Stephen Morris : Cheltenham-based Loftbeat review

Loftbeat, an unsigned band from Gloucestershire
Image caption Loftbeat are a five piece rock and roll band from Cheltenham

Something of a cult-like status is afforded to musicians who die tragically early.

John Lennon will forever be held in higher esteem than Paul McCartney, Sid Vicious's antics will be revered by many a punk in a way his butter salesman band mate won't.

And Joy Division holds a certain mesmerising spell over fans in a way New Order (made from that band's surviving members) doesn't quite achieve.

It is, of course, entirely wrong to do this.

A musician's quality rests on more than whether or not they are alive or dead, on whether they took an overdose, died in a terrible road accident or are living quite happily in Chelsea with a beautiful wife and three kids thank-you-very-much.

Nevertheless, there is something spellbinding about the intensity of Joy Division's music.

And it is that band's concentration of passion and emotion that Cheltenham's Loftbeat has gone some way towards capturing in their 'Death of Youth/Hysterical' single.


'Hysterical' is a fantastic slice of post-punk, a gloomy series of observations about the dark closing in around you: "let the silence take hold/don't let it fade away" runs the chorus of this bleak song.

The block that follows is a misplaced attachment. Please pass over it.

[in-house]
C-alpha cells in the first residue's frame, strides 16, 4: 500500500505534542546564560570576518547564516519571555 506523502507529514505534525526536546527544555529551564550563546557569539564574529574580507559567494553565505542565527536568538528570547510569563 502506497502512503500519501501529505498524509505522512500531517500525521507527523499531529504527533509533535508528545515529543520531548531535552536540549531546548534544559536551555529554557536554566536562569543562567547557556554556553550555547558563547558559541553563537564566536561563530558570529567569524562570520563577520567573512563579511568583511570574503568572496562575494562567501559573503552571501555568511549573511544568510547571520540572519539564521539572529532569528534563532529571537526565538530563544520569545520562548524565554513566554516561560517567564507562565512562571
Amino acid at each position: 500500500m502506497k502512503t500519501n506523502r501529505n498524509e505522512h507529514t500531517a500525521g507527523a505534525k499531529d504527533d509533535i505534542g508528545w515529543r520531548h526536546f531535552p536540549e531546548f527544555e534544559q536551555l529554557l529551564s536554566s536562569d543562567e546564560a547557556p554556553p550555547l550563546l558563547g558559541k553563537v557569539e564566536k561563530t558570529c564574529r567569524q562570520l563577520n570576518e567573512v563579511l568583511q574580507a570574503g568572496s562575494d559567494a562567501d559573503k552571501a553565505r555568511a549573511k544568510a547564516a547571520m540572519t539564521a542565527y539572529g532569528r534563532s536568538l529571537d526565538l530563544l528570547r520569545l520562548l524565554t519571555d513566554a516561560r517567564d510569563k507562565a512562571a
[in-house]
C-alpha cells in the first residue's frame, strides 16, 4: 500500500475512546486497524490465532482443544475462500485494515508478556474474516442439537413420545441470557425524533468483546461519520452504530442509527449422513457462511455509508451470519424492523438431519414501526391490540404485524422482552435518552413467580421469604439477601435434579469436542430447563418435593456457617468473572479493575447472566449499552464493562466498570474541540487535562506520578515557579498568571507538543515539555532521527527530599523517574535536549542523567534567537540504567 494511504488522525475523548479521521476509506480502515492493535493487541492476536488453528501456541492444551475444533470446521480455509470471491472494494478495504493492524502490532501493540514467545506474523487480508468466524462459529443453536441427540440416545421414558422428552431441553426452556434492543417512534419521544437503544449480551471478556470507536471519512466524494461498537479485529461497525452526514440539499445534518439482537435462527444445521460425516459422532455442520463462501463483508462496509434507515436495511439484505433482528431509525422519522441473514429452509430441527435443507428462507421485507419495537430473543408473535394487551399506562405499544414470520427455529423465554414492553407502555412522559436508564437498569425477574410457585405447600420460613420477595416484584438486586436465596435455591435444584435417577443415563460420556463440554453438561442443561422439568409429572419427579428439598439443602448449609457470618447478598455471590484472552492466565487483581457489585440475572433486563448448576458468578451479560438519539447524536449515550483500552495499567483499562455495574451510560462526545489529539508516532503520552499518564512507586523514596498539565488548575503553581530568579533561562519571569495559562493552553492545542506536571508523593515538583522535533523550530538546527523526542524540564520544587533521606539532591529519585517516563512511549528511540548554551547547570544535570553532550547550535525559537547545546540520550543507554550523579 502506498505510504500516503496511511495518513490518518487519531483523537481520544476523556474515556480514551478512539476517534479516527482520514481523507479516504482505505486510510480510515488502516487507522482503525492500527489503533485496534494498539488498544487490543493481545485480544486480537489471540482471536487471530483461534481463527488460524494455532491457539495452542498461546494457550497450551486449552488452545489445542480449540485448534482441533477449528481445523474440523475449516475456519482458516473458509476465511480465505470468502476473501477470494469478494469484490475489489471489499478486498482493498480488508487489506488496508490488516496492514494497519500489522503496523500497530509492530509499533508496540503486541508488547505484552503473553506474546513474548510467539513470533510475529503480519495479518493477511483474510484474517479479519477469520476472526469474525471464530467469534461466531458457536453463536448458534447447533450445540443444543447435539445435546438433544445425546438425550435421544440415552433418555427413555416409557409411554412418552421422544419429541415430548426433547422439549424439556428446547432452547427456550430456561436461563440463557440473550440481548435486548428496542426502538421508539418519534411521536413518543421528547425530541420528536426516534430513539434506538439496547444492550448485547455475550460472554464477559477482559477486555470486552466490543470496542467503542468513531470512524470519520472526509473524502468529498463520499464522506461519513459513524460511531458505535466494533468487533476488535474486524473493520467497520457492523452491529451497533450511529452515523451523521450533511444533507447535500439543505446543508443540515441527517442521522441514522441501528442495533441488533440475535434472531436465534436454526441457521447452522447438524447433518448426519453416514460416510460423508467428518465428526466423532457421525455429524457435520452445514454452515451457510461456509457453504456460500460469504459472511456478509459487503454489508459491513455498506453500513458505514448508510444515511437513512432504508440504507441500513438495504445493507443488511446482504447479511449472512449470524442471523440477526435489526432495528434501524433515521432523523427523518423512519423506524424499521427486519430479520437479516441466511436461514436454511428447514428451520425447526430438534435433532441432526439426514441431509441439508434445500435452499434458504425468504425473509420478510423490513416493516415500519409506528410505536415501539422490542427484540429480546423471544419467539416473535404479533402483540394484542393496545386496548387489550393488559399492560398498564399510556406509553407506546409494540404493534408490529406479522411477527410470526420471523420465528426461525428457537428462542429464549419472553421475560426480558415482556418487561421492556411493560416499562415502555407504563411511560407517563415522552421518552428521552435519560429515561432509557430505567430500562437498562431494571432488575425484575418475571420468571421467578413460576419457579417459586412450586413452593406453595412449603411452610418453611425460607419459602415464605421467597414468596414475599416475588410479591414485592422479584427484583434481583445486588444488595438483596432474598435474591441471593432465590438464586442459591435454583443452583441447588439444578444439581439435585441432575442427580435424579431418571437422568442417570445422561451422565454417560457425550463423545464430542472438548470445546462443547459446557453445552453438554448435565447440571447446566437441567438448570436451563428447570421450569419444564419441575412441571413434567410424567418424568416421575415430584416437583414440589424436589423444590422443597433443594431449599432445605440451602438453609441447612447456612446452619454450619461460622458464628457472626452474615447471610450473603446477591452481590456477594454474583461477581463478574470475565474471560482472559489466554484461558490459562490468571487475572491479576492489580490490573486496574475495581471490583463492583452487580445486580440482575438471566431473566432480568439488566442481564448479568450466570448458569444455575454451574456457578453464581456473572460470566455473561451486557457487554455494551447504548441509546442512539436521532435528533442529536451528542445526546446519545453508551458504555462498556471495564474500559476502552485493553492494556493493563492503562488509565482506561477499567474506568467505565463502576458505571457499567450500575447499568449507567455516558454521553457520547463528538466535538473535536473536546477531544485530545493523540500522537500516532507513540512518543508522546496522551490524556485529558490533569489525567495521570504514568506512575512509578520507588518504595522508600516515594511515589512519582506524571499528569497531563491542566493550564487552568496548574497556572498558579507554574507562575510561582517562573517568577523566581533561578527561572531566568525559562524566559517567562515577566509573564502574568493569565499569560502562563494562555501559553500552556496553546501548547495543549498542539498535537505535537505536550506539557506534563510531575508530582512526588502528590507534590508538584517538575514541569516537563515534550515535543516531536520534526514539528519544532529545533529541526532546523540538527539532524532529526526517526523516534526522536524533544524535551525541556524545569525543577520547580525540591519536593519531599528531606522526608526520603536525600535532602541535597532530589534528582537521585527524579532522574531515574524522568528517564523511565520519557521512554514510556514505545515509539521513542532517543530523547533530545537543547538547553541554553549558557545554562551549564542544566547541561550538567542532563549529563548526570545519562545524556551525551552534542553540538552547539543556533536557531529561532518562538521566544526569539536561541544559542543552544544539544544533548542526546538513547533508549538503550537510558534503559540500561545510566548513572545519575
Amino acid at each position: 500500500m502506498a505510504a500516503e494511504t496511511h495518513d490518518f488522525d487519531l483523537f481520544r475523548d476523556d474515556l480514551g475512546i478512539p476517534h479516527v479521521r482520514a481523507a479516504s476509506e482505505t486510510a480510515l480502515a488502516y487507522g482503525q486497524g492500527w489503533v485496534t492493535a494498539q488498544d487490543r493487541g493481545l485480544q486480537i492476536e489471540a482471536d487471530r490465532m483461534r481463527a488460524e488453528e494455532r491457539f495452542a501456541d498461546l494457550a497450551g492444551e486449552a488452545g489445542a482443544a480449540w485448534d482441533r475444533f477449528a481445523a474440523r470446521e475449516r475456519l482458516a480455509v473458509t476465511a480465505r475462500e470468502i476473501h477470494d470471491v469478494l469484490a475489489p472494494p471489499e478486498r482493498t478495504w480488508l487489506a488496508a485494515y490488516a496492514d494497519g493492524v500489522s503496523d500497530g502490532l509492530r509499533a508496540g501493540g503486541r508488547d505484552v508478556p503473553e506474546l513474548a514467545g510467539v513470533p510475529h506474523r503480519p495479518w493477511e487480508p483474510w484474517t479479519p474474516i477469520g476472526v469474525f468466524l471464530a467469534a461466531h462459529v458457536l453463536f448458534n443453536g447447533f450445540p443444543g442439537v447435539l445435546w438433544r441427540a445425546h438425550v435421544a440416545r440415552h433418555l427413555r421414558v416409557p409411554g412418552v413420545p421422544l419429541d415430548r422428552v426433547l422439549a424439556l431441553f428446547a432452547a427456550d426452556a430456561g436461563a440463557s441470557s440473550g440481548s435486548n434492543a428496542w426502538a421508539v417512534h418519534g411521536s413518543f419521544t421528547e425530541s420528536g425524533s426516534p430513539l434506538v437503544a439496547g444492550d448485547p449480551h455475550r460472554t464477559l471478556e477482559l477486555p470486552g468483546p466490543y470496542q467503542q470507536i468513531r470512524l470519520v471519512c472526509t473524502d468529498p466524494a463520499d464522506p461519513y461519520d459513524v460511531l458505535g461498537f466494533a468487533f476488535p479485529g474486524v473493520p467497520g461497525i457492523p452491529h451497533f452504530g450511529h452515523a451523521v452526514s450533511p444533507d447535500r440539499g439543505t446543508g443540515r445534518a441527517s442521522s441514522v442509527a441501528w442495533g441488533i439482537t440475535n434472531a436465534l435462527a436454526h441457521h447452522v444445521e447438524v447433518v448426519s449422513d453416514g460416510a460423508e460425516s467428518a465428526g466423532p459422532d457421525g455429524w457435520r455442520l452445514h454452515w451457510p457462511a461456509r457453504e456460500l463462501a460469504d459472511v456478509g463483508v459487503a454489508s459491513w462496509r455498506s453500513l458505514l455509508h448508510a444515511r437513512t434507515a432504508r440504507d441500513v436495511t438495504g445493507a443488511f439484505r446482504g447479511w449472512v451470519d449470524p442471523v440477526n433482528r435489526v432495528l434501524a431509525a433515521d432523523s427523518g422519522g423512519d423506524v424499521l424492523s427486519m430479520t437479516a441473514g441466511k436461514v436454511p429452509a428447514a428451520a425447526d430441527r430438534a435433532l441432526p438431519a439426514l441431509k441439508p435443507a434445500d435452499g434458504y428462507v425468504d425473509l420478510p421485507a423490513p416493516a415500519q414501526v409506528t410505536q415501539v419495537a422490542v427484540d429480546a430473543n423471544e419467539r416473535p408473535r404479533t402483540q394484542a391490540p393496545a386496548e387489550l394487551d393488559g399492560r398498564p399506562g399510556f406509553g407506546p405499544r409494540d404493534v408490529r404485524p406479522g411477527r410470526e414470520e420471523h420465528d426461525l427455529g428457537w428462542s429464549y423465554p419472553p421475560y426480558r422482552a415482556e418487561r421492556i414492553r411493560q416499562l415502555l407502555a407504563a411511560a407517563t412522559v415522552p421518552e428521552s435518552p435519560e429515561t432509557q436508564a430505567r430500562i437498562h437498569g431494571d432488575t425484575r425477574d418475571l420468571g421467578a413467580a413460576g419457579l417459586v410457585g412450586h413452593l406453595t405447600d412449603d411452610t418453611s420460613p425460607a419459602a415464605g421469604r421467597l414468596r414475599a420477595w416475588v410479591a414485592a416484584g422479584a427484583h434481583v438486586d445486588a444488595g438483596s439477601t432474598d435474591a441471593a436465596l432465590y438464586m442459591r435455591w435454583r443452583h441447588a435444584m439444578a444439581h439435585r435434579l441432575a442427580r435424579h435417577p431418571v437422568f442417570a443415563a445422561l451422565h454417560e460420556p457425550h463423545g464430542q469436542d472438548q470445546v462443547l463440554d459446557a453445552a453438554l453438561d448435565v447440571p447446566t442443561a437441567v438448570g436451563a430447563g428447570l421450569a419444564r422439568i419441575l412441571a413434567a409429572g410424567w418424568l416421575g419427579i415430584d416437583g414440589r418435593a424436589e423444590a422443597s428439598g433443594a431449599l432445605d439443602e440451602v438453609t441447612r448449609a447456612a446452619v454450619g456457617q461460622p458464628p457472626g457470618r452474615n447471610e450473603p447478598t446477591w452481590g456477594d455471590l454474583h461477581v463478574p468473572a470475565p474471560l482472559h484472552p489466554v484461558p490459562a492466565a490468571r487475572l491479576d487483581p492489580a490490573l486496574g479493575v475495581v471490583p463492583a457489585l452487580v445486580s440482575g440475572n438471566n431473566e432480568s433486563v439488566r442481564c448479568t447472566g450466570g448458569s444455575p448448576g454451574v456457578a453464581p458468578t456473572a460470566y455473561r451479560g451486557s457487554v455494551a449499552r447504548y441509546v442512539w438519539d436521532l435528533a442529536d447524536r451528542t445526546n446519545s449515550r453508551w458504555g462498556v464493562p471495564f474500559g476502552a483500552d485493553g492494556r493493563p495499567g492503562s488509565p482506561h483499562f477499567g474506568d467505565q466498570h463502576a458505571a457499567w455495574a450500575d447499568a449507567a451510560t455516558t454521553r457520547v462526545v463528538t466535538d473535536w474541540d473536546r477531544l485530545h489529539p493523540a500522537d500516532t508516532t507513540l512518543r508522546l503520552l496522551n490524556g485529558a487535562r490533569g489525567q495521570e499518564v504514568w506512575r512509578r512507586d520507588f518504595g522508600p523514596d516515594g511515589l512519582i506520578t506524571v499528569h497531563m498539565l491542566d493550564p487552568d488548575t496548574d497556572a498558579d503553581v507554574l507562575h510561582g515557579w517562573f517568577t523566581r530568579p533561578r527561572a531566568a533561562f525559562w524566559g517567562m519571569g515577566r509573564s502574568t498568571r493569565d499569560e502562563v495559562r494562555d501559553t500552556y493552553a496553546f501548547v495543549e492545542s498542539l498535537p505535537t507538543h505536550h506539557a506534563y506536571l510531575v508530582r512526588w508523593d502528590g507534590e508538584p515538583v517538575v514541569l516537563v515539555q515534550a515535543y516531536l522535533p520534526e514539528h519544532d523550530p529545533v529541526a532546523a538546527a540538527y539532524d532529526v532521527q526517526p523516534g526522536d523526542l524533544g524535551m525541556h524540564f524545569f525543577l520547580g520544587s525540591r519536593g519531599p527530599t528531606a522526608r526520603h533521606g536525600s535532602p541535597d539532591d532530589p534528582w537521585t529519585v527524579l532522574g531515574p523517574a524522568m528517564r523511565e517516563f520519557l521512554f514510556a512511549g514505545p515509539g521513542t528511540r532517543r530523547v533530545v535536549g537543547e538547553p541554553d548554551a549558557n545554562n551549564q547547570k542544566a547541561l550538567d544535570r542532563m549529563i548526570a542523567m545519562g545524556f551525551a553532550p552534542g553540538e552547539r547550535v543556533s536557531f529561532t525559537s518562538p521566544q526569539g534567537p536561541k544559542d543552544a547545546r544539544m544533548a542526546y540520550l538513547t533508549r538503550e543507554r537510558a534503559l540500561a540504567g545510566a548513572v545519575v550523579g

The tune leans heavily on the influence of The Stranglers' 'No More Heroes' before a more brazen borrowing of the sha-la la las of Peter Hook's side project Monaco's 'What Do You Want From Me'.

Nevertheless, the song has enough imagination on its own for such concerns to melt into the background.

'Death of Youth' is an equally gloomy song.

Here, the style moves away slightly from the Joy Division influences (at least in the music department), favouring a more contemporary post-Libertines indie sound.

But the lyrics continue to explore the darker, staler side of life - as the title might suggest: "all our heroes have passed away" and "we thought those days would never end/well they f****** did".

And this mood continues in the psychedelic shoegazery of 'Some Kind of Karma', charting an attempt to fight against apparent fate, destiny and inevitability.

As the opening lyric suggests: "spin the world the other way round".

Loftbeat's music has an intense, claustrophobic feel to it.

While the songs are somewhat derivative, they remain challenging and grab the attention.

Rather than repeating angst ridden oft-used phrases, whose meaning has been sucked out through overuse, Loftbeat's songs remain relevant and genuine.

And this can only be a GOOD THING.

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